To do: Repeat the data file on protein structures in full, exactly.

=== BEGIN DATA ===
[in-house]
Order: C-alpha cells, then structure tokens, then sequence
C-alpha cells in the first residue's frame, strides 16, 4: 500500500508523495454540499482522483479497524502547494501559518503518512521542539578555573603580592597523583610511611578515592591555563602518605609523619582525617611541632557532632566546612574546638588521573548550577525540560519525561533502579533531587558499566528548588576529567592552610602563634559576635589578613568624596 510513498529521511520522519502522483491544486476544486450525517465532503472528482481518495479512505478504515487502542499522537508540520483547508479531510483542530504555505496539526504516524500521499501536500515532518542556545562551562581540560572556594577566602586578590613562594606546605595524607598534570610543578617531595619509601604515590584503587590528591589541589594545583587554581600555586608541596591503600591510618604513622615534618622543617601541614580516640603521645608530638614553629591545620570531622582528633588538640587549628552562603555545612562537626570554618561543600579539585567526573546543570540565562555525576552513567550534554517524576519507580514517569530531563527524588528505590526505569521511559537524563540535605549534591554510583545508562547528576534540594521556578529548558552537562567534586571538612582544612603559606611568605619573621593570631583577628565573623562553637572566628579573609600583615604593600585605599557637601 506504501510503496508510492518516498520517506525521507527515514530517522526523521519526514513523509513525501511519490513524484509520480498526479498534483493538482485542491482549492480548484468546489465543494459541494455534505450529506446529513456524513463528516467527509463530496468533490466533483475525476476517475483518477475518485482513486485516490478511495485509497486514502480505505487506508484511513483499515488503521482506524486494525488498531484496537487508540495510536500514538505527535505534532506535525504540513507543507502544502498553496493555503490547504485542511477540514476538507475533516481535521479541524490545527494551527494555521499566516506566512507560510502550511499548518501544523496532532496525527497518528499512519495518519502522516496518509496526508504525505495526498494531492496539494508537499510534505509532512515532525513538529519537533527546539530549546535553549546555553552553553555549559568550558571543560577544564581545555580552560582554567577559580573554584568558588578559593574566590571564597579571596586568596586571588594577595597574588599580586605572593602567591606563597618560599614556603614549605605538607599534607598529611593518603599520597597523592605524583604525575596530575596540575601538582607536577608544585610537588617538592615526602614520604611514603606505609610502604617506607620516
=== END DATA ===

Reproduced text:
[in-house]
Order: C-alpha cells, then structure tokens, then sequence
C-alpha cells in the first residue's frame, strides 16, 4: 500500500508523495454540499482522483479497524502547494501559518503518512521542539578555573603580592597523583610511611578515592591555563602518605609523619582525617611541632557532632566546612574546638588521573548550577525540560519525561533502579533531587558499566528548588576529567592552610602563634559576635589578613568624596 510513498529521511520522519502522483491544486476544486450525517465532503472528482481518495479512505478504515487502542499522537508540520483547508479531510483542530504555505496539526504516524500521499501536500515532518542556545562551562581540560572556594577566602586578590613562594606546605595524607598534570610543578617531595619509601604515590584503587590528591589541589594545583587554581600555586608541596591503600591510618604513622615534618622543617601541614580516640603521645608530638614553629591545620570531622582528633588538640587549628552562603555545612562537626570554618561543600579539585567526573546543570540565562555525576552513567550534554517524576519507580514517569530531563527524588528505590526505569521511559537524563540535605549534591554510583545508562547528576534540594521556578529548558552537562567534586571538612582544612603559606611568605619573621593570631583577628565573623562553637572566628579573609600583615604593600585605599557637601 506504501510503496508510492518516498520517506525521507527515514530517522526523521519526514513523509513525501511519490513524484509520480498526479498534483493538482485542491482549492480548484468546489465543494459541494455534505450529506446529513456524513463528516467527509463530496468533490466533483475525476476517475483518477475518485482513486485516490478511495485509497486514502480505505487506508484511513483499515488503521482506524486494525488498531484496537487508540495510536500514538505527535505534532506535525504540513507543507502544502498553496493555503490547504485542511477540514476538507475533516481535521479541524490545527494551527494555521499566516506566512507560510502550511499548518501544523496532532496525527497518528499512519495518519502522516496518509496526508504525505495526498494531492496539494508537499510534505509532512515532525513538529519537533527546539530549546535553549546555553552553553555549559568550558571543560577544564581545555580552560582554567577559580573554584568558588578559593574566590571564597579571596586568596586571588594577595597574588599580586605572593602567591606563597618560599614556603614549605605538607599534607598529611593518603599520597597523592605524583604525575596530575596540575601538582607536577608544585610537588617538592615526602614520604611514603606505609610502604617506607620516